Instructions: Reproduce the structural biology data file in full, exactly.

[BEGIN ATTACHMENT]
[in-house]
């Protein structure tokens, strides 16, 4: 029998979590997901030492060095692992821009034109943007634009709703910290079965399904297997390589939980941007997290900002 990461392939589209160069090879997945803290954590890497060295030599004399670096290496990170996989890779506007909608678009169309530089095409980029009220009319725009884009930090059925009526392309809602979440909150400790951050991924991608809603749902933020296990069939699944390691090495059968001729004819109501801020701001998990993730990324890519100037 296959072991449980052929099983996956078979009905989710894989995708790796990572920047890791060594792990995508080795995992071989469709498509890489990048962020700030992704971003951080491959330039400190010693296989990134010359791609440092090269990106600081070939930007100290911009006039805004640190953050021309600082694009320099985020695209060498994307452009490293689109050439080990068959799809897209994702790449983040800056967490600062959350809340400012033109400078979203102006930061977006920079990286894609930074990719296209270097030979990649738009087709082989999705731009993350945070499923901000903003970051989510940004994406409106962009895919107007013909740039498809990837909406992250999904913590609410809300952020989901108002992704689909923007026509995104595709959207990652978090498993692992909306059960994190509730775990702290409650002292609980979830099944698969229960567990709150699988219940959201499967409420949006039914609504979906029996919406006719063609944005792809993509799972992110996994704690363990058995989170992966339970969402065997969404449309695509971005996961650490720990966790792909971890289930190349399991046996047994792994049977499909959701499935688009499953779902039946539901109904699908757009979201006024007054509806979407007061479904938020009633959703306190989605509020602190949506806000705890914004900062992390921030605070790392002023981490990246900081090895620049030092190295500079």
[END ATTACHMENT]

[in-house]
């Protein structure tokens, strides 16, 4: 029998979590997901030492060095692992821009034109943007634009709703910290079965399904297997390589939980941007997290900002 990461392939589209160069090879997945803290954590890497060295030599004399670096290496990170996989890779506007909608678009169309530089095409980029009220009319725009884009930090059925009526392309809602979440909150400790951050991924991608809603749902933020296990069939699944390691090495059968001729004819109501801020701001998990993730990324890519100037 296959072991449980052929099983996956078979009905989710894989995708790796990572920047890791060594792990995508080795995992071989469709498509890489990048962020700030992704971003951080491959330039400190010693296989990134010359791609440092090269990106600081070939930007100290911009006039805004640190953050021309600082694009320099985020695209060498994307452009490293689109050439080990068959799809897209994702790449983040800056967490600062959350809340400012033109400078979203102006930061977006920079990286894609930074990719296209270097030979990649738009087709082989999705731009993350945070499923901000903003970051989510940004994406409106962009895919107007013909740039498809990837909406992250999904913590609410809300952020989901108002992704689909923007026509995104595709959207990652978090498993692992909306059960994190509730775990702290409650002292609980979830099944698969229960567990709150699988219940959201499967409420949006039914609504979906029996919406006719063609944005792809993509799972992110996994704690363990058995989170992966339970969402065997969404449309695509971005996961650490720990966790792909971890289930190349399991046996047994792994049977499909959701499935688009499953779902039946539901109904699908757009979201006024007054509806979407007061479904938020009633959703306190989605509020602190949506806000705890914004900062992390921030605070790392002023981490990246900081090895620049030092190295500079």